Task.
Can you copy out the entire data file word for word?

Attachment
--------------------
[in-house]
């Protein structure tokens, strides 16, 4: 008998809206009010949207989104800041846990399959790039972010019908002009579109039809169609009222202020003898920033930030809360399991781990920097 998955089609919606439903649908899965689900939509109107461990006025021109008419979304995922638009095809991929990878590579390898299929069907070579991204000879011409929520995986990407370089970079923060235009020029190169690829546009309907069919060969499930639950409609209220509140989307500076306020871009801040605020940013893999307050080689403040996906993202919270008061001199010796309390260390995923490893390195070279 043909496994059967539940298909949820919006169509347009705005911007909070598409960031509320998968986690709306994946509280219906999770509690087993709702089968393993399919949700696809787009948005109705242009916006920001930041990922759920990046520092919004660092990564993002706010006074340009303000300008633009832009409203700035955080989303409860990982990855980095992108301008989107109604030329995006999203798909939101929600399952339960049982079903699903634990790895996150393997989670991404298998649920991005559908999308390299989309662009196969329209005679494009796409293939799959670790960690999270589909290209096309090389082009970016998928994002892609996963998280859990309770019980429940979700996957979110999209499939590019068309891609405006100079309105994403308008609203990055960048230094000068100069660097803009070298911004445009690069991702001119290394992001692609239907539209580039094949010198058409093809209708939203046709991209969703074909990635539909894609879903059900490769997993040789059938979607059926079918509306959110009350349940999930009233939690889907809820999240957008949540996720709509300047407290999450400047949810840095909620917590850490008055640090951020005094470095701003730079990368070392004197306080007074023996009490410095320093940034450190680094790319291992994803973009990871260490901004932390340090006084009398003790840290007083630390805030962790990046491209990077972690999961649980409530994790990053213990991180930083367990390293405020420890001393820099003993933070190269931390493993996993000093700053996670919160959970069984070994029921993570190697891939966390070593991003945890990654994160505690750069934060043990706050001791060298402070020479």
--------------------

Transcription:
[in-house]
């Protein structure tokens, strides 16, 4: 008998809206009010949207989104800041846990399959790039972010019908002009579109039809169609009222202020003898920033930030809360399991781990920097 998955089609919606439903649908899965689900939509109107461990006025021109008419979304995922638009095809991929990878590579390898299929069907070579991204000879011409929520995986990407370089970079923060235009020029190169690829546009309907069919060969499930639950409609209220509140989307500076306020871009801040605020940013893999307050080689403040996906993202919270008061001199010796309390260390995923490893390195070279 043909496994059967539940298909949820919006169509347009705005911007909070598409960031509320998968986690709306994946509280219906999770509690087993709702089968393993399919949700696809787009948005109705242009916006920001930041990922759920990046520092919004660092990564993002706010006074340009303000300008633009832009409203700035955080989303409860990982990855980095992108301008989107109604030329995006999203798909939101929600399952339960049982079903699903634990790895996150393997989670991404298998649920991005559908999308390299989309662009196969329209005679494009796409293939799959670790960690999270589909290209096309090389082009970016998928994002892609996963998280859990309770019980429940979700996957979110999209499939590019068309891609405006100079309105994403308008609203990055960048230094000068100069660097803009070298911004445009690069991702001119290394992001692609239907539209580039094949010198058409093809209708939203046709991209969703074909990635539909894609879903059900490769997993040789059938979607059926079918509306959110009350349940999930009233939690889907809820999240957008949540996720709509300047407290999450400047949810840095909620917590850490008055640090951020005094470095701003730079990368070392004197306080007074023996009490410095320093940034450190680094790319291992994803973009990871260490901004932390340090006084009398003790840290007083630390805030962790990046491209990077972690999961649980409530994790990053213990991180930083367990390293405020420890001393820099003993933070190269931390493993996993000093700053996670919160959970069984070994029921993570190697891939966390070593991003945890990654994160505690750069934060043990706050001791060298402070020479």